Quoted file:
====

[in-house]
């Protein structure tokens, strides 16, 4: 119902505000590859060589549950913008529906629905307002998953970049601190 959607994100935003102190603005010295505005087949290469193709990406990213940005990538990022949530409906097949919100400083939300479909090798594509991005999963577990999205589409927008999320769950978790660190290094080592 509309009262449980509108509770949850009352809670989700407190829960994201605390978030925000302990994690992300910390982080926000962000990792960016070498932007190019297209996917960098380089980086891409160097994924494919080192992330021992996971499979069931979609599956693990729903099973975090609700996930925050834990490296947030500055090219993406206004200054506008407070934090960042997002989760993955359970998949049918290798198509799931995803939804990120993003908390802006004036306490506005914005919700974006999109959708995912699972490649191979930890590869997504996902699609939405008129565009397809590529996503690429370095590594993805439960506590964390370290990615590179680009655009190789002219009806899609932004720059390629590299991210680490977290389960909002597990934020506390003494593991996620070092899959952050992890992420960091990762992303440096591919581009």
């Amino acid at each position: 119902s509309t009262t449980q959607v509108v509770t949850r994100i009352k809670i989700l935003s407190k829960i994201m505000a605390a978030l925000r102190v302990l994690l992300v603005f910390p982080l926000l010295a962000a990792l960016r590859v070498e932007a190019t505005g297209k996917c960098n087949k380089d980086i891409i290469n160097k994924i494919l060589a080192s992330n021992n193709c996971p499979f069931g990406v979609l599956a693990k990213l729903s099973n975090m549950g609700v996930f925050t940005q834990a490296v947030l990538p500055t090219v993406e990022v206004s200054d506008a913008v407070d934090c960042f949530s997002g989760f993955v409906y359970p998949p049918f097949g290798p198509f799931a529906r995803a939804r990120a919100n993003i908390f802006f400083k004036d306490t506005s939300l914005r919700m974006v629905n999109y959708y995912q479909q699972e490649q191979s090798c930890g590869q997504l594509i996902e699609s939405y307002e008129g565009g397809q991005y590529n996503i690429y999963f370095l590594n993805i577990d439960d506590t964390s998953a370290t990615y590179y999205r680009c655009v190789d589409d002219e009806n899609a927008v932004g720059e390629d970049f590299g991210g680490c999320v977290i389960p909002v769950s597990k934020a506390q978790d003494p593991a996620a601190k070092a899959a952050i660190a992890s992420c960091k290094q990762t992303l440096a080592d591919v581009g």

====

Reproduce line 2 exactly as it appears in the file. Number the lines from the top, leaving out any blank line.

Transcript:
């Protein structure tokens, strides 16, 4: 119902505000590859060589549950913008529906629905307002998953970049601190 959607994100935003102190603005010295505005087949290469193709990406990213940005990538990022949530409906097949919100400083939300479909090798594509991005999963577990999205589409927008999320769950978790660190290094080592 509309009262449980509108509770949850009352809670989700407190829960994201605390978030925000302990994690992300910390982080926000962000990792960016070498932007190019297209996917960098380089980086891409160097994924494919080192992330021992996971499979069931979609599956693990729903099973975090609700996930925050834990490296947030500055090219993406206004200054506008407070934090960042997002989760993955359970998949049918290798198509799931995803939804990120993003908390802006004036306490506005914005919700974006999109959708995912699972490649191979930890590869997504996902699609939405008129565009397809590529996503690429370095590594993805439960506590964390370290990615590179680009655009190789002219009806899609932004720059390629590299991210680490977290389960909002597990934020506390003494593991996620070092899959952050992890992420960091990762992303440096591919581009």